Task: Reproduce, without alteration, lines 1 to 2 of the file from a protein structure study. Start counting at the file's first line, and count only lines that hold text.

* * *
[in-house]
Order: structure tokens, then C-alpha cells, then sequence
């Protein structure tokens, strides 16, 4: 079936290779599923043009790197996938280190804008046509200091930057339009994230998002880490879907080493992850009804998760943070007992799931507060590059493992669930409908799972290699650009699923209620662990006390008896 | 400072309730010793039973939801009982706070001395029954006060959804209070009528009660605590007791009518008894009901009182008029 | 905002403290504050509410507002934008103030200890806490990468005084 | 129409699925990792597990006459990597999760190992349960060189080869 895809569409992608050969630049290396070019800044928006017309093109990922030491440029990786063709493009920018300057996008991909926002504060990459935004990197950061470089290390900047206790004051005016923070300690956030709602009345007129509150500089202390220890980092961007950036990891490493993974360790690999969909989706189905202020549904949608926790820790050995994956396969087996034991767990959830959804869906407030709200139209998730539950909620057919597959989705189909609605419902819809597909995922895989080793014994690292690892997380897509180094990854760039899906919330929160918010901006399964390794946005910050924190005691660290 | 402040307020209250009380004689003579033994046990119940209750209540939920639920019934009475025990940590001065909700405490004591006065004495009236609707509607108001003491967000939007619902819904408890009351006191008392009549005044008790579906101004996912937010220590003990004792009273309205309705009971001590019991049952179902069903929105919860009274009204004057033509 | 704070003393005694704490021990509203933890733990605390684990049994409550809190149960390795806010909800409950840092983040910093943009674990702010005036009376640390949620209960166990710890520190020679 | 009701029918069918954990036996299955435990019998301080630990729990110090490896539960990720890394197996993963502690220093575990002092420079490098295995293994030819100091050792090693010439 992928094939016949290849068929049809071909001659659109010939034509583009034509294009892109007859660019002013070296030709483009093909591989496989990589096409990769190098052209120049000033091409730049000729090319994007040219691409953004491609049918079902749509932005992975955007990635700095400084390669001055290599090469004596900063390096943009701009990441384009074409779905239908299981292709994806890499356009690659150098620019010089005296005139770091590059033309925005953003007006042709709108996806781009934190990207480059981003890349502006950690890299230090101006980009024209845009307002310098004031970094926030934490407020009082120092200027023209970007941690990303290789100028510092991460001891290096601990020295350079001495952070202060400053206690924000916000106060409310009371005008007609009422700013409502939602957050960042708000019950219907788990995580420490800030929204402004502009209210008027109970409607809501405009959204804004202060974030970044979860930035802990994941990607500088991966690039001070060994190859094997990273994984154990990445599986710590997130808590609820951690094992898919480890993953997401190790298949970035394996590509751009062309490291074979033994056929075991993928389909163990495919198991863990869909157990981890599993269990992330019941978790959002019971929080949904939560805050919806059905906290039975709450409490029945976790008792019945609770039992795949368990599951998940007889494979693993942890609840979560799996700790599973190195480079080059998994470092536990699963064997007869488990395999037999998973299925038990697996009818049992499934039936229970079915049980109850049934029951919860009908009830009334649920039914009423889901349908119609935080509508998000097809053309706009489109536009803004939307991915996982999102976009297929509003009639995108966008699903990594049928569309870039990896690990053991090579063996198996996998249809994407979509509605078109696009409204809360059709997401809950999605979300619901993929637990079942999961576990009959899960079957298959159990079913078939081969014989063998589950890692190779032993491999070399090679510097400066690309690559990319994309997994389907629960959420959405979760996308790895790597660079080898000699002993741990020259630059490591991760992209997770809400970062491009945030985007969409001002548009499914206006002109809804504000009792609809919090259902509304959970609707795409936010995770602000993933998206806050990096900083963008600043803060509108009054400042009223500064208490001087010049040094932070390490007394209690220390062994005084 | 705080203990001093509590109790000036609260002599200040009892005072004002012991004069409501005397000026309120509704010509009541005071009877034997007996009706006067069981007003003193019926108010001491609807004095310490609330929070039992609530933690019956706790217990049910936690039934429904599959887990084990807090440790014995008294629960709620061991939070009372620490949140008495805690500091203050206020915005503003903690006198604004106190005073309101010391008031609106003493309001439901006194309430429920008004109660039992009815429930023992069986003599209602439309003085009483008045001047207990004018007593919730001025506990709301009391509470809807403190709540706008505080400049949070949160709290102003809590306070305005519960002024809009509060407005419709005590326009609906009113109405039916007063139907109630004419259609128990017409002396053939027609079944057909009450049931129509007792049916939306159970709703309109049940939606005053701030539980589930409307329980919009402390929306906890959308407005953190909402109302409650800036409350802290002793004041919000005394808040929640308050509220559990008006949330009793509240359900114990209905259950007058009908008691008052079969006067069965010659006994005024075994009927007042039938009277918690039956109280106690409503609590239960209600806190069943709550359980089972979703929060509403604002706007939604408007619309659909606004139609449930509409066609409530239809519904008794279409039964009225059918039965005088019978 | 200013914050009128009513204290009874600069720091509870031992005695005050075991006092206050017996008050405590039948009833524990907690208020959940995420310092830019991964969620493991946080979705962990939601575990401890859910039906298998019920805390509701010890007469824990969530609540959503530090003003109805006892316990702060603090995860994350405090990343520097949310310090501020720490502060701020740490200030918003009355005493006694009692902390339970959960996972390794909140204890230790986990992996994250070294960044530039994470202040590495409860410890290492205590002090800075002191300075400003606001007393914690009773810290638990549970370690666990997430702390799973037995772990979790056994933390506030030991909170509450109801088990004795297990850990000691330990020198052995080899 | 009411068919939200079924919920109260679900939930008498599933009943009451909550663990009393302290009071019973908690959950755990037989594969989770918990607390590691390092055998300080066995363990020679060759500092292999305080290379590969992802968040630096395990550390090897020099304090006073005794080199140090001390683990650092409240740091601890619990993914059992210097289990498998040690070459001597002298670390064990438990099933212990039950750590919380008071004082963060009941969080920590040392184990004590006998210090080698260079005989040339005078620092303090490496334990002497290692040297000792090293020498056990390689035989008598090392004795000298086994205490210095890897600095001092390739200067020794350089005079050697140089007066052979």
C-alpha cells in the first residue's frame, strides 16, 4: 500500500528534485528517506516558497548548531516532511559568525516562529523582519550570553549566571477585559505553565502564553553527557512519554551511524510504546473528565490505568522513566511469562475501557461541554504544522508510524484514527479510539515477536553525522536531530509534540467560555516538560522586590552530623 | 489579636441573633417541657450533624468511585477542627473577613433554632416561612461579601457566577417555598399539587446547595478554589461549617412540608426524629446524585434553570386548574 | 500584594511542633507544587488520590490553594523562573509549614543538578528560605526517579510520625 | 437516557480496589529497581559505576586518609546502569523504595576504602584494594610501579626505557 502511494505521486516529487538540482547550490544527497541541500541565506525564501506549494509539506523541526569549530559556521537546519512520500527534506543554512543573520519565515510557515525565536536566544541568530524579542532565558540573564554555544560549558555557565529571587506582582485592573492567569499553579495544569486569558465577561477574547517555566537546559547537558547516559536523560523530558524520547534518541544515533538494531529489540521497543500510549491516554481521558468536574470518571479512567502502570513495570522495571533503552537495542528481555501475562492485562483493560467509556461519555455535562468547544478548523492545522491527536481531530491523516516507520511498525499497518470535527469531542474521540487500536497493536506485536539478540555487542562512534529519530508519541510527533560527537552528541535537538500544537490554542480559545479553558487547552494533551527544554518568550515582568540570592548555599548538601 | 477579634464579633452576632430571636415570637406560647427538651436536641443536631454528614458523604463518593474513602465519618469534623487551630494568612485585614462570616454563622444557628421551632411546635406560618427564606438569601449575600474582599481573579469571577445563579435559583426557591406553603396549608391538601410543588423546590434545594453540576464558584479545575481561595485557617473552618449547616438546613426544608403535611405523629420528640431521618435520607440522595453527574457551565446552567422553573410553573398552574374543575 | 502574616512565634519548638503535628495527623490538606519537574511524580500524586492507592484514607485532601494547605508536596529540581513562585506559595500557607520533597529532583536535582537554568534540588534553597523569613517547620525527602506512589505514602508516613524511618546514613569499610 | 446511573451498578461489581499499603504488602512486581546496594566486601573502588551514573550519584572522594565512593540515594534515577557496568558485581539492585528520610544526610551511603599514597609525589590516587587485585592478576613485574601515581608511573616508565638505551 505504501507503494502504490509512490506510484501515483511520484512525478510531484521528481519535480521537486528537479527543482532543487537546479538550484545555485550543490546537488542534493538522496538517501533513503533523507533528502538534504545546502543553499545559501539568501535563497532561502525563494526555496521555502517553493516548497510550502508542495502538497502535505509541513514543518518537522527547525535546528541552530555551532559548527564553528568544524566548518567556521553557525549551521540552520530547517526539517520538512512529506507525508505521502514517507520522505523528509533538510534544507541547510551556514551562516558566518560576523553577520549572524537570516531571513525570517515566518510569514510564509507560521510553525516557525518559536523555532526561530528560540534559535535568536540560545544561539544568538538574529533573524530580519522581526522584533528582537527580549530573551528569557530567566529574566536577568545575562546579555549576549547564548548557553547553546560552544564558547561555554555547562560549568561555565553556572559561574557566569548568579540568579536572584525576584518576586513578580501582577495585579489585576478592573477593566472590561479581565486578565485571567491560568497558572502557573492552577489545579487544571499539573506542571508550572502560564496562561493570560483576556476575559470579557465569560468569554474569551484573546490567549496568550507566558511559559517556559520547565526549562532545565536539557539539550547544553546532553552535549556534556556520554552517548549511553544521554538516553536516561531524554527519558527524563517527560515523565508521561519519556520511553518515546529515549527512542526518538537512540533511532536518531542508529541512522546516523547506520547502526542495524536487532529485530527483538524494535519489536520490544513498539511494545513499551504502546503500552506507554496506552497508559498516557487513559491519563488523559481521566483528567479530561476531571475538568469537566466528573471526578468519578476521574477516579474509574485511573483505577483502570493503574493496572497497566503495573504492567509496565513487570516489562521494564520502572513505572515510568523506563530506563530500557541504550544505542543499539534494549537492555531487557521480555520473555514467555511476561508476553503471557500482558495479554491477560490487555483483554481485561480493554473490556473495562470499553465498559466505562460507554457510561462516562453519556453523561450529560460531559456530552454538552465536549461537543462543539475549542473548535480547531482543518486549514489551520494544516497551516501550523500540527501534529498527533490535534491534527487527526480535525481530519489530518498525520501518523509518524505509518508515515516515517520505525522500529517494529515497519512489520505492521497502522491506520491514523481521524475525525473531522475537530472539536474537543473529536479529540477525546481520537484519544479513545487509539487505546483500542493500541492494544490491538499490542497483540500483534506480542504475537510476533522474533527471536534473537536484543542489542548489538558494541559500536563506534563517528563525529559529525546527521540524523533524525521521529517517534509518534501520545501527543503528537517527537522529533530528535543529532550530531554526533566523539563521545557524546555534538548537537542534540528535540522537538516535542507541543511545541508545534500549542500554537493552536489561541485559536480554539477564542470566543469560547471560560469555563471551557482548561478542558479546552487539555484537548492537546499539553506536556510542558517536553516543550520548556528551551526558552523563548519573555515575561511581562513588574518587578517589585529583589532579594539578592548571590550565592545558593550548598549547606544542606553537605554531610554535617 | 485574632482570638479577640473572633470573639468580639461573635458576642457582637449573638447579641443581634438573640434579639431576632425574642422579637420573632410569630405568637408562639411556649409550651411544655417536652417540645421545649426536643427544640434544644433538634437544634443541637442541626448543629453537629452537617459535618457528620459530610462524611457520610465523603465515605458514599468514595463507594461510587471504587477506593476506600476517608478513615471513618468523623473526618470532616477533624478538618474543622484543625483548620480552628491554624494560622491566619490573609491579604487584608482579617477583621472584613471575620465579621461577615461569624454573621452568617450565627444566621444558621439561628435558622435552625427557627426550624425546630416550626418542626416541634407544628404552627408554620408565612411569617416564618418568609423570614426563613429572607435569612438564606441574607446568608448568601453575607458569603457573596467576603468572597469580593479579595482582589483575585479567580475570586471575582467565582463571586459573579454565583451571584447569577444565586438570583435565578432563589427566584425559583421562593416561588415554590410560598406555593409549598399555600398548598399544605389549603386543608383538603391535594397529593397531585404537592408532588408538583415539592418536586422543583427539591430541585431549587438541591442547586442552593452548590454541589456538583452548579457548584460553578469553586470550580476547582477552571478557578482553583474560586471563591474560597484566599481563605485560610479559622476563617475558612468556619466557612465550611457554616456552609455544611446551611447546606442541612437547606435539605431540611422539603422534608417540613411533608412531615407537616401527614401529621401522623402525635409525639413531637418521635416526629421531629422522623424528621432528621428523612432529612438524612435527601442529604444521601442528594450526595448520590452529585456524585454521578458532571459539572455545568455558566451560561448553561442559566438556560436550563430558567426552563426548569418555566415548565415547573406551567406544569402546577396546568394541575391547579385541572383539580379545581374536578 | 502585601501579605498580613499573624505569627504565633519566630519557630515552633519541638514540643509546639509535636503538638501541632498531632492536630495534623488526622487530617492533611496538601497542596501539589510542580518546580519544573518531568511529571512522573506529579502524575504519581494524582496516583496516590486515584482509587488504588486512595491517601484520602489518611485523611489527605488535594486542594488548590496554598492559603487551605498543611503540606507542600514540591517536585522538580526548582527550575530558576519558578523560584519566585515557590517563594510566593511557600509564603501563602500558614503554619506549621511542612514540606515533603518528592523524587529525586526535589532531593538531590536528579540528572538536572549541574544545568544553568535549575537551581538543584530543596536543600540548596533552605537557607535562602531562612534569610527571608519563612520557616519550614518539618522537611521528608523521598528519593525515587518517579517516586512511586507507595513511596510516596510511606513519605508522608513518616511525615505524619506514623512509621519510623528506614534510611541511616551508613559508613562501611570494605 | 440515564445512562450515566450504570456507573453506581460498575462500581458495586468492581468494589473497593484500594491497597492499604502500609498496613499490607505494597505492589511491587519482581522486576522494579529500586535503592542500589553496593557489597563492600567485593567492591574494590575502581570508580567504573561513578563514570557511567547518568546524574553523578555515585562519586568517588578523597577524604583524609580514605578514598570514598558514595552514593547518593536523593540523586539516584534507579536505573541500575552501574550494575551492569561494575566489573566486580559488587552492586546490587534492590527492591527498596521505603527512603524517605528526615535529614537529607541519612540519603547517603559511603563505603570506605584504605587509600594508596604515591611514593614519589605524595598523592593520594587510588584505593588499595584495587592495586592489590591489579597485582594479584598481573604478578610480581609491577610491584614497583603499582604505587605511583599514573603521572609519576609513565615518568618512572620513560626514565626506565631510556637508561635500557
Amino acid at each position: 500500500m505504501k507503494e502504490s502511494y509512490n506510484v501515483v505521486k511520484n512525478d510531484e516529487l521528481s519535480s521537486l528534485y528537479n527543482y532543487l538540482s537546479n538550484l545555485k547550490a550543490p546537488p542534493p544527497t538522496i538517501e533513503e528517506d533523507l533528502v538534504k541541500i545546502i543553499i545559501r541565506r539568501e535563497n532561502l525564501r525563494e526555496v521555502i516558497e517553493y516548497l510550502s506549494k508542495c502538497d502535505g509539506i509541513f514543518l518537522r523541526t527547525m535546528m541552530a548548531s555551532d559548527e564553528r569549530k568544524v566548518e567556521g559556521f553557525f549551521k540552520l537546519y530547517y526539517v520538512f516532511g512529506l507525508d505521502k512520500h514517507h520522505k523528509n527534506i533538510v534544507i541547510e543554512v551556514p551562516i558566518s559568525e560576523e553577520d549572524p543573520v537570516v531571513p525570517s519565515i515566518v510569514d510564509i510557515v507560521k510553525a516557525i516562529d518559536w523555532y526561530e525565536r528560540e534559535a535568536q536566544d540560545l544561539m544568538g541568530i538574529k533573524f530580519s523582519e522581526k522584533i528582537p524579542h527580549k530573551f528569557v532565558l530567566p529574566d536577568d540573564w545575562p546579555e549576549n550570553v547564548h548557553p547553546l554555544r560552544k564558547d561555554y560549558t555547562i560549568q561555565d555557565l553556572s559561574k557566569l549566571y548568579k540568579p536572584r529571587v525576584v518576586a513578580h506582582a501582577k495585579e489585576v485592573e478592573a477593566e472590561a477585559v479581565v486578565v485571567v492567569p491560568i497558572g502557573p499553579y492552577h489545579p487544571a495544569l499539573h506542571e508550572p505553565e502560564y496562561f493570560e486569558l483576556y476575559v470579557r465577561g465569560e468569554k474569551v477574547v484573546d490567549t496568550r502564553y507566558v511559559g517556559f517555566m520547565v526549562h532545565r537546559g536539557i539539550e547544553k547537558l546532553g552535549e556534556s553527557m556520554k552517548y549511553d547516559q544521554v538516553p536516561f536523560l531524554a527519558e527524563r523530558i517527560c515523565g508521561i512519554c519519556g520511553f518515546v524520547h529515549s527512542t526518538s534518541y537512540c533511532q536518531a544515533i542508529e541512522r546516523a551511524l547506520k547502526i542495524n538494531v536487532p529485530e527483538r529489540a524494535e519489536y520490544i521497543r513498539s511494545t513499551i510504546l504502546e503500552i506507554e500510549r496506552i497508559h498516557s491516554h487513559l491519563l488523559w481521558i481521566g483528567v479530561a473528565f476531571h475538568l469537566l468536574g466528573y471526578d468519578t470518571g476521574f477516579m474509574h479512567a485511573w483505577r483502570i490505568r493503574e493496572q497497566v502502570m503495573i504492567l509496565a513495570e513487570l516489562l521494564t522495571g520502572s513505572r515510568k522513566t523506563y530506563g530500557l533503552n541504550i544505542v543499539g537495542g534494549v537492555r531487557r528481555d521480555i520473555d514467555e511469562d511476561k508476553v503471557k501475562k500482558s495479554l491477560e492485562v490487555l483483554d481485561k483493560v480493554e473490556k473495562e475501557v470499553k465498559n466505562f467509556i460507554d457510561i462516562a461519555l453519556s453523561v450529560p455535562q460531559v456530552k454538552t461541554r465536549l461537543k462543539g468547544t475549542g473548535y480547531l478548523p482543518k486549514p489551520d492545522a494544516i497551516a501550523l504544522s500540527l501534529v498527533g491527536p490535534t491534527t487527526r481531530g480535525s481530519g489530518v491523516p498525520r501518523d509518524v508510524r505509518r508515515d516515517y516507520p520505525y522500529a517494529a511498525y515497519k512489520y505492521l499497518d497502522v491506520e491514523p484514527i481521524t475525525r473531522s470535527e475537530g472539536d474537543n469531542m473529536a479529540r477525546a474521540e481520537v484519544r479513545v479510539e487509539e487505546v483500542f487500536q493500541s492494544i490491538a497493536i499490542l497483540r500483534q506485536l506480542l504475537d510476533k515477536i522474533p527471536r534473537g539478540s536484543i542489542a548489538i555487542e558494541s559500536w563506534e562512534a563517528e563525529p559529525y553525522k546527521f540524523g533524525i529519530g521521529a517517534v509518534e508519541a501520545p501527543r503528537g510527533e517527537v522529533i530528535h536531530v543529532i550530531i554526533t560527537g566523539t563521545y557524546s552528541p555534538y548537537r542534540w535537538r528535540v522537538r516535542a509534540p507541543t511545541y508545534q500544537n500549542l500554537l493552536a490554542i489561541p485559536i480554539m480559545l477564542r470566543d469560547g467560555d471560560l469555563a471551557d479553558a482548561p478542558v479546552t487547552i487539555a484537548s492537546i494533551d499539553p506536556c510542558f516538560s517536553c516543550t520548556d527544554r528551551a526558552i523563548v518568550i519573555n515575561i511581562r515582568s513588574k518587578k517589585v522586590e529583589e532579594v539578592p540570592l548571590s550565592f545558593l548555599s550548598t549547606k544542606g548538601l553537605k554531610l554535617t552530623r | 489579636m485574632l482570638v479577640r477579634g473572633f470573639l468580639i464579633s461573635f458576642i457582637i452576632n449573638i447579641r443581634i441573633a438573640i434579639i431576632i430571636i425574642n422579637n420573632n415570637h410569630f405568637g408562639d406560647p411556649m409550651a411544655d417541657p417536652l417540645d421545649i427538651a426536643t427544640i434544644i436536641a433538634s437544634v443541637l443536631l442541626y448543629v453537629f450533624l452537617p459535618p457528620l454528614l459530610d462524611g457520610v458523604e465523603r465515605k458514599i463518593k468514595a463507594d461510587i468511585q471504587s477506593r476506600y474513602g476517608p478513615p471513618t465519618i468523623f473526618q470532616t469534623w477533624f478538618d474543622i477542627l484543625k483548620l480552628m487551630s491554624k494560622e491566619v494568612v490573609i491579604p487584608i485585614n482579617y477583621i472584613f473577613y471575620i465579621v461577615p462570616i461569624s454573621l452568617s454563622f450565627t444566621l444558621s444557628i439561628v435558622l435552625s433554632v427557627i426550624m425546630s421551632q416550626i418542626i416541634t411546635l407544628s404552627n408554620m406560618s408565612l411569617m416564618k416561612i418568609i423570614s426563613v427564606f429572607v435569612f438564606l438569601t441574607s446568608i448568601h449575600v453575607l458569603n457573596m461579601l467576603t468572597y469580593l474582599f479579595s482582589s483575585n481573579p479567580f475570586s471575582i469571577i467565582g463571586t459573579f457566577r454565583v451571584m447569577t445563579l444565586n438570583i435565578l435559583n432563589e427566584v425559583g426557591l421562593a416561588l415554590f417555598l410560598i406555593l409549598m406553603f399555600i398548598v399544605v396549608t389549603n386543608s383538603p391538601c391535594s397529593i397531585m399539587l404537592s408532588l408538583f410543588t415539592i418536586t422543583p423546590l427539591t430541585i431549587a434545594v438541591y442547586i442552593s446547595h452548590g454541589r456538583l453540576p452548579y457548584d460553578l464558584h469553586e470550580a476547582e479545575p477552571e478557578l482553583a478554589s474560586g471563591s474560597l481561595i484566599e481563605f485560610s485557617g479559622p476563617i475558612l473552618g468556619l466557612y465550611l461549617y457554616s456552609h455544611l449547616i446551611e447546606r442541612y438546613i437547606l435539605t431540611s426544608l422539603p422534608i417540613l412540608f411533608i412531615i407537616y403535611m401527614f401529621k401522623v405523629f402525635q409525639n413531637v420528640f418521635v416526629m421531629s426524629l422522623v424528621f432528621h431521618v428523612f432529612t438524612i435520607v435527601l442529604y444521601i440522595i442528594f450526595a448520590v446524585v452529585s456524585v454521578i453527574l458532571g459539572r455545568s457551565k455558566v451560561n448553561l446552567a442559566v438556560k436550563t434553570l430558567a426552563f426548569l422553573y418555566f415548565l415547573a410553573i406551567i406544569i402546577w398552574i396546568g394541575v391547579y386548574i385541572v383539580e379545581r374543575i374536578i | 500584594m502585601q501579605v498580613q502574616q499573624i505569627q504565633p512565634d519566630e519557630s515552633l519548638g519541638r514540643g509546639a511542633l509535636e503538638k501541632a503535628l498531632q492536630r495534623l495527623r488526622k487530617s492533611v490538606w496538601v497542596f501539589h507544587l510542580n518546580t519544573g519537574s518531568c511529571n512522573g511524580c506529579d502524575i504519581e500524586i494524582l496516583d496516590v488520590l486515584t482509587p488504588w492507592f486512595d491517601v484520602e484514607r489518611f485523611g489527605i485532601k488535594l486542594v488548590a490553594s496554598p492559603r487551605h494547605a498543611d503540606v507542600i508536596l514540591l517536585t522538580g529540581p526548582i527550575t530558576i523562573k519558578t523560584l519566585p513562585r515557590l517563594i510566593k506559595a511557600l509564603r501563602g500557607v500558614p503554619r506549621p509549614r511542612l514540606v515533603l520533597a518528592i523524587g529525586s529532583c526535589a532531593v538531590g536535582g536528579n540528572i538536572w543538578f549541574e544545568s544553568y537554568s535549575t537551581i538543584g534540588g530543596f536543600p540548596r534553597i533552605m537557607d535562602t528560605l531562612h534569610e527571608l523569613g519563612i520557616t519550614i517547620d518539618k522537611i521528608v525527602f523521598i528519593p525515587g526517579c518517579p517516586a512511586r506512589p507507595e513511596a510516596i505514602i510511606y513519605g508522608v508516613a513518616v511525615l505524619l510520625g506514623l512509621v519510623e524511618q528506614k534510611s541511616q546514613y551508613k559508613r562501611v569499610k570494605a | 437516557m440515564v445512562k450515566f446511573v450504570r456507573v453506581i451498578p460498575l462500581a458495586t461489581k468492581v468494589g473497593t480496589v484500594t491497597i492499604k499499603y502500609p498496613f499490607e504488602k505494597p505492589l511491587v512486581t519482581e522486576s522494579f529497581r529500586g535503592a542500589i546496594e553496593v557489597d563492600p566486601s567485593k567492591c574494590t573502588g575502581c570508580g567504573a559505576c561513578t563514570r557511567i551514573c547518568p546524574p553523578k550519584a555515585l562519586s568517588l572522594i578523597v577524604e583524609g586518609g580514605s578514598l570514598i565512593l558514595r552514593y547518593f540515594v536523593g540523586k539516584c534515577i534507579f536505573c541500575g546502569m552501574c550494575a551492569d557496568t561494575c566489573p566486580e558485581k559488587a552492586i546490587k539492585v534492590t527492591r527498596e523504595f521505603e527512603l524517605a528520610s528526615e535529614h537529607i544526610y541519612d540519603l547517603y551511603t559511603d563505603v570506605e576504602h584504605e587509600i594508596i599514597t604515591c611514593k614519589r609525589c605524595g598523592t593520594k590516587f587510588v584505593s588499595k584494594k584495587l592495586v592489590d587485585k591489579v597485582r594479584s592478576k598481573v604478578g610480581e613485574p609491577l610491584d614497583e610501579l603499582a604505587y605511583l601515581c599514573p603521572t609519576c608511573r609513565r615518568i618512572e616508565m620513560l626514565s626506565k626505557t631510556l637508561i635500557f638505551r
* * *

[in-house]
Order: structure tokens, then C-alpha cells, then sequence